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The Story of Grunk Garfunkle: An Ogre’s Episode

“The Story of Grunk Garfunkle”

The evening sun was setting in the distance and behind it trailed the light of another golden day, but squatting high on a rusty mountain range in the Blarkard Desert was a village of sandstone huts where another fire was being lit to take its place. A great pyre of brush was coming to life with flame in celebration of The Great Ogre Holiday of “Stunk Krungle-gruntas.”

Translated to the Common Tongue this loosely means “Eating Chickens Alive Party”, which the Ogres found to be festive and amusing. It wasn’t every day that they chased live chickens through the streets and ate them in mass quantities, hundreds and hundreds, still ‘grunkle-grawlen’ and ‘krinkrin-frunken’ for mercy. Often it is pigs.

There is no direct translation for grunkle-grawlen and krinkrin-frunken in the Common Tongue, but I’ve found that it can be roughly translated to ‘fluster-flapping’ and ‘panicked cluck-begging’.

A great crowd of Red-skinned Mountain Ogres had gathered for the lighting of the bonfire, a bi-annual event that signaled the beginning of the festivities. Scores of chicken coops scattered across several miles of Skungk Village would be opened simultaneously, releasing the vast hoard of plump and defenseless little snacks into a living and bellowing Hell of blood-thirsty predators.

They coo-cooed and squabbled aimlessly at first – each about a mouthful for a grown Ogre with their jaw unhinged and stretched to its widest – but once the first few were torn limb from limb in a gooshing smushy-pop of crunchy bone and sinew the others would fly into hysterics. That is, if chickens could fly.

Even if they could, Ogre village was surrounded, all several miles rimmed with an iron fence twelve feet tall. As I said: Chicken Hell. Cages withing cages. It was a guaranteed blood-bath in the most literal depiction of the words ‘blood’ and ‘bath’.

Funny enough, in Ogrish (the Ogre’s spoken tongue) there was no such word for ‘bath’ in the hygienic sense, but more than eight words for ‘blood-bath’…

I sat at the top of the sandstone hut I called home contemplating the structural integrity of the hut under my 250lbs of muscle and pot-belly. That evening as the grand fire began to blaze there was much on my mind, though Ogrish then was the only language I could think or speak.

Grunk! Gk’ruk nur’grunk’n kruk gr’nuner krun!?” a voice called up to me. Grunk! Brother and friend, it said in Ogrish, why not do you join our festive slaughter?

Oh, if tears could spell thoughts! If eyes could spill truth instead of salted waters!

Ker’nunken’rgk frug’durk!Just go eat your chickens! I screamed back down. It was impossible to hide my distress. With a snort (the common departing gesture in Ogrish dialect) the brother red-skin pranced off. It is damning to the eyes to see an Ogre prance, really.

From behind my perch I heard thunderous footsteps coming up the crooked sandstone stairs. My mother, like any Ogre, could not step in any way but thunderously. Stepping was more like stomping, stomping was more like crushing the Earth beneath our feet.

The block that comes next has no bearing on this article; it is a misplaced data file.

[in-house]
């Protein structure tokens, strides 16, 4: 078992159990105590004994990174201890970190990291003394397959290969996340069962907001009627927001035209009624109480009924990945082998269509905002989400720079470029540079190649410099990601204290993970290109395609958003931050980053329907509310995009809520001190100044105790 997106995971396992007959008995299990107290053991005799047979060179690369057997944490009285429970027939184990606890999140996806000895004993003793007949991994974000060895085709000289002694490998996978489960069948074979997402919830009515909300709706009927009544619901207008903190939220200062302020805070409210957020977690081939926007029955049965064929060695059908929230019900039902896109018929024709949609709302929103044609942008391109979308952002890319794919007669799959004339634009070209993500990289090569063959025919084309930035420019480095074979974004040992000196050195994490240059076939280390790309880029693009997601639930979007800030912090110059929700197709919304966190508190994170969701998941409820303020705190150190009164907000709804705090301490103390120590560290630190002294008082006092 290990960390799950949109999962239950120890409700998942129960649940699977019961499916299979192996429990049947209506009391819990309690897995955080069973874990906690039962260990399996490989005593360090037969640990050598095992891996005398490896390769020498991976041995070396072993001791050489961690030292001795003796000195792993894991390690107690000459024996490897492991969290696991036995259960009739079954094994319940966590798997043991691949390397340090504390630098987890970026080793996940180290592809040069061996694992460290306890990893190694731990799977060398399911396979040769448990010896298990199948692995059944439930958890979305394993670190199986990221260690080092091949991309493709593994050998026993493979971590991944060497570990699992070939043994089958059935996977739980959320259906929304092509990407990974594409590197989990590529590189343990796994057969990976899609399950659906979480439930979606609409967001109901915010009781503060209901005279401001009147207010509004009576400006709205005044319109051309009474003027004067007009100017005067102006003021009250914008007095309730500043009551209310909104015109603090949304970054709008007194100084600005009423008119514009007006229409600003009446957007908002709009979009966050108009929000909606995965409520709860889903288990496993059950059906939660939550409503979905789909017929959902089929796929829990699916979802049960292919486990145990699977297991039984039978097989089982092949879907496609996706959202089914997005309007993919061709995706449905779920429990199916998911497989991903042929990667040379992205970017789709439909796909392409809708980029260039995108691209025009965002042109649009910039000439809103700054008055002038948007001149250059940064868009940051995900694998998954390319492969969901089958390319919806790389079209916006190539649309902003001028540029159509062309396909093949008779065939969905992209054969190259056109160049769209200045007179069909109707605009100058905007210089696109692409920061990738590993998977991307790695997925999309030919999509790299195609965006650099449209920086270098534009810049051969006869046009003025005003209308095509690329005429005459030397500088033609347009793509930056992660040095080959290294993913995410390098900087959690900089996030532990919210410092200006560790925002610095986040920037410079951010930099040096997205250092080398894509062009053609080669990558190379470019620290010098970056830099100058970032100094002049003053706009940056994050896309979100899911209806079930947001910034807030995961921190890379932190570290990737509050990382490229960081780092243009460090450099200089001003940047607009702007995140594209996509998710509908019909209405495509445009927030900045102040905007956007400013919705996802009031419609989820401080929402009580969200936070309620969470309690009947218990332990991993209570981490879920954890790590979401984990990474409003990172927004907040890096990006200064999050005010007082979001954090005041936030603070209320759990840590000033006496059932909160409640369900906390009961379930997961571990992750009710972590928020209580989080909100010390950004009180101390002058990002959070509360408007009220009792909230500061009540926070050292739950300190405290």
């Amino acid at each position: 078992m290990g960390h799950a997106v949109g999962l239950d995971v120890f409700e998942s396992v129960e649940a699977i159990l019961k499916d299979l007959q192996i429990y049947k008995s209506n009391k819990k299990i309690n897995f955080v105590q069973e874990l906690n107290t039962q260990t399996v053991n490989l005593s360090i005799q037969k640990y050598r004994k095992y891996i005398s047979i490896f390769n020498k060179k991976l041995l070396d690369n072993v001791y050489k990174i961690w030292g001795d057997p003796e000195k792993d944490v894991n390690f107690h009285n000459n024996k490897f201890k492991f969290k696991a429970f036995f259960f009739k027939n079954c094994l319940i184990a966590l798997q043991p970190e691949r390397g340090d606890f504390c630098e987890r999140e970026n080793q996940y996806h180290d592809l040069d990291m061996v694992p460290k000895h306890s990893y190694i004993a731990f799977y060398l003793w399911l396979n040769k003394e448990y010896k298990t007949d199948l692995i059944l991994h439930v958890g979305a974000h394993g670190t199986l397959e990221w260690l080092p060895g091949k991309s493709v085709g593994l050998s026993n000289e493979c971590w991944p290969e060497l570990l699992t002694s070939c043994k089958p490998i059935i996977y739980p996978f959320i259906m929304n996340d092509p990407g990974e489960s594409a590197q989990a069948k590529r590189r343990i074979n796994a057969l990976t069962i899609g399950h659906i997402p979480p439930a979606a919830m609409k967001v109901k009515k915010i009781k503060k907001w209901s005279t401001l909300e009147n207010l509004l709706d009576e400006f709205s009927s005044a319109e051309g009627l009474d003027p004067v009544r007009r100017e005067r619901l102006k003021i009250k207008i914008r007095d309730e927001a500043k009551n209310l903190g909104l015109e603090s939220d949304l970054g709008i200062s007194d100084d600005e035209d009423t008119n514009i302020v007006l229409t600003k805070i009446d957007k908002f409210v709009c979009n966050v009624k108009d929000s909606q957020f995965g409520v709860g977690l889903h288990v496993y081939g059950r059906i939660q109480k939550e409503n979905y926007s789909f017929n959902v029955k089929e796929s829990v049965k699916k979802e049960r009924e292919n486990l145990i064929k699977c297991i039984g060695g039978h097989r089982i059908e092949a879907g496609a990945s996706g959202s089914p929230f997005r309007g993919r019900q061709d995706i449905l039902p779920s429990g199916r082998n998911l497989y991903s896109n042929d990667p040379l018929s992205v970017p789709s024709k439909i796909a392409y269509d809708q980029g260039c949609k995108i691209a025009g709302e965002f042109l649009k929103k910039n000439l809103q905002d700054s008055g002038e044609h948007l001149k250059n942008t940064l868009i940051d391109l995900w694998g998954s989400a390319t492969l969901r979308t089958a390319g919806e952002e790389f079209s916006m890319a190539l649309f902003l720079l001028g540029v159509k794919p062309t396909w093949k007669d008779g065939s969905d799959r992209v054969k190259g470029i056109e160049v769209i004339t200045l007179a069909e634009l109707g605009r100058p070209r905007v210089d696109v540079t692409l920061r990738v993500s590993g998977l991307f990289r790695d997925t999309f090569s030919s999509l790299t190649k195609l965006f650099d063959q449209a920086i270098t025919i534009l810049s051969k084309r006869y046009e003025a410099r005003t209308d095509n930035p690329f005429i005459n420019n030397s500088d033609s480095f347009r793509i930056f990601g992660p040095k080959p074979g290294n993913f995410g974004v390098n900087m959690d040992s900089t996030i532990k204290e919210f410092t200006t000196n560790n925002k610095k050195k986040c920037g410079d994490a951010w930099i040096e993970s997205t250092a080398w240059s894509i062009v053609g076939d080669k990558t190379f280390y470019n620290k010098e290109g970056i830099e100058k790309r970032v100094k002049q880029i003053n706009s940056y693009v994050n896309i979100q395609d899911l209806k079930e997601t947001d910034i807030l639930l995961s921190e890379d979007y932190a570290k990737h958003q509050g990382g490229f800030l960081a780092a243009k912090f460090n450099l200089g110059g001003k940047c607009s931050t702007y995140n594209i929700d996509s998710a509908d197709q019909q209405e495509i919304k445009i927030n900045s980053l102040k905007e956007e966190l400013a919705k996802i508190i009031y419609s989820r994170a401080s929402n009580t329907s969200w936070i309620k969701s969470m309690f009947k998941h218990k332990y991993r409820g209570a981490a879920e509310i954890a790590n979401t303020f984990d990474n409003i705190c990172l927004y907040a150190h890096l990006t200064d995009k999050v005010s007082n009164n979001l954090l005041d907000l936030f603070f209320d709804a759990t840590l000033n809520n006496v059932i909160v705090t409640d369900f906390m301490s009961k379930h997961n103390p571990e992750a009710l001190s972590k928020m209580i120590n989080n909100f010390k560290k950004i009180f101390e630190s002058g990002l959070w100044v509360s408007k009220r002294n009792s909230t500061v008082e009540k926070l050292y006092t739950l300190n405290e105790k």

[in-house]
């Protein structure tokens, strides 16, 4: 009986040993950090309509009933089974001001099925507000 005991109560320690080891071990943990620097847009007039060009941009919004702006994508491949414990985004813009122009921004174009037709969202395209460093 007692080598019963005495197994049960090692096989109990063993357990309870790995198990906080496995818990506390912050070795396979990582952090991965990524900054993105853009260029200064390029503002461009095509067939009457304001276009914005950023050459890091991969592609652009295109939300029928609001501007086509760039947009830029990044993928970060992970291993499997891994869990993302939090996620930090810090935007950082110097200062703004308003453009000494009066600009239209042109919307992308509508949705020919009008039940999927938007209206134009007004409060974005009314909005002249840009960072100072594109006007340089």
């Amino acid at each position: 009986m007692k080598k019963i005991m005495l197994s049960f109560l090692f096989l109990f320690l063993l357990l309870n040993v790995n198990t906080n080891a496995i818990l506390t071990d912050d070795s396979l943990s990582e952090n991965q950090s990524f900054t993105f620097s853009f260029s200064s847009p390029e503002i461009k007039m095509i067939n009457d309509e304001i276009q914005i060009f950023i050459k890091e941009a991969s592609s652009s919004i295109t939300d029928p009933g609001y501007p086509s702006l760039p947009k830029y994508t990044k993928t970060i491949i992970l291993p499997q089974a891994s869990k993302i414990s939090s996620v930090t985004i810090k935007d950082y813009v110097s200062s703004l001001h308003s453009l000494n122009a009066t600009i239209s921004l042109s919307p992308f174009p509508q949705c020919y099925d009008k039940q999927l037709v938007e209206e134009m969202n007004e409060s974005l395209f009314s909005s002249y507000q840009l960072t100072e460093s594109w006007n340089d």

For purposes of story-telling I will abandon the Ogrish speech in place of the Common Tongue. I find it… tedious, troublesome to write.

“Grunk, what is wrong?” my Mama Ogre said bellowing-ly. I still cringe to think that she must still speak with such booming ignorance, even when attempting to sound consoling.

“What is this, Mother? Why must we act like barbarians? Every two years we fill the streets with this spectacle of shame.” I knew it was a trivial start to a useless conversation. A dozen times I had tried to relate these feelings, but always the same responses.

“But Grunk, you will see how the chickens plead for their chicken-feathered lives and won’t you want to join the fun?”

“No! I do not want to see the chickens torn asunder again!” I cried, salty tears of Ogre-y sadness.

“Then we’ll prepare a special pig, just for-”

“NO! Not a pig, either! It’s not the meat, Mother, it’s the needless carnage! I will eat chicken, I will eat pig, but must we have a festival celebrating our own barbarism!? Can we not have a chicken prepared on a plate, one for each Ogre, instead of gorging, twenty for each, blood-bathing in their chicken life-flood?” Here I used ‘skurg’urg-krungles’, arguably the most poetic of the many words for ‘blood-bathing’ in Ogrish.

I needn’t turn my head to see the far off look of dismay in my Mother’s red-obsidian Ogre eyes. I had seen it dozens, scores, maybe hundreds of times throughout the years during similar conversations.

Since my rebellious teenage years I had questioned our Ogre-culture, woven colorful rocks and feathers into my hair instead of freshly torn animal limbs and dead birds. I had befriended our house-pigs and fattened them out of companionship and love. I had done this though I knew their fate was to be released into the neighboring streets and hunted for blood-sport with teeth and claws. As a child-Ogre I had hidden and cried whenever the hunting day came. My mother always asked as she splat-plopped the head of my piggy-friend on the table, “Where were you, Grunk? Where were you?

I turned to her, but I didn’t see her. I saw right past her, the stretches of red-iron desert in the distance as the sun set. I knew before she had arrived what I would do that night. Without a word I stood and walked past her, down the sandstone steps that shifted slightly under my feet, through the house I questioned the structural stability of (for good reason: many of the huts collapsed unexpectedly…), and made my way outside. Already I could hear the chickens squabbling, smelling the killer instinct growing to a frenzy in the streets and alleys.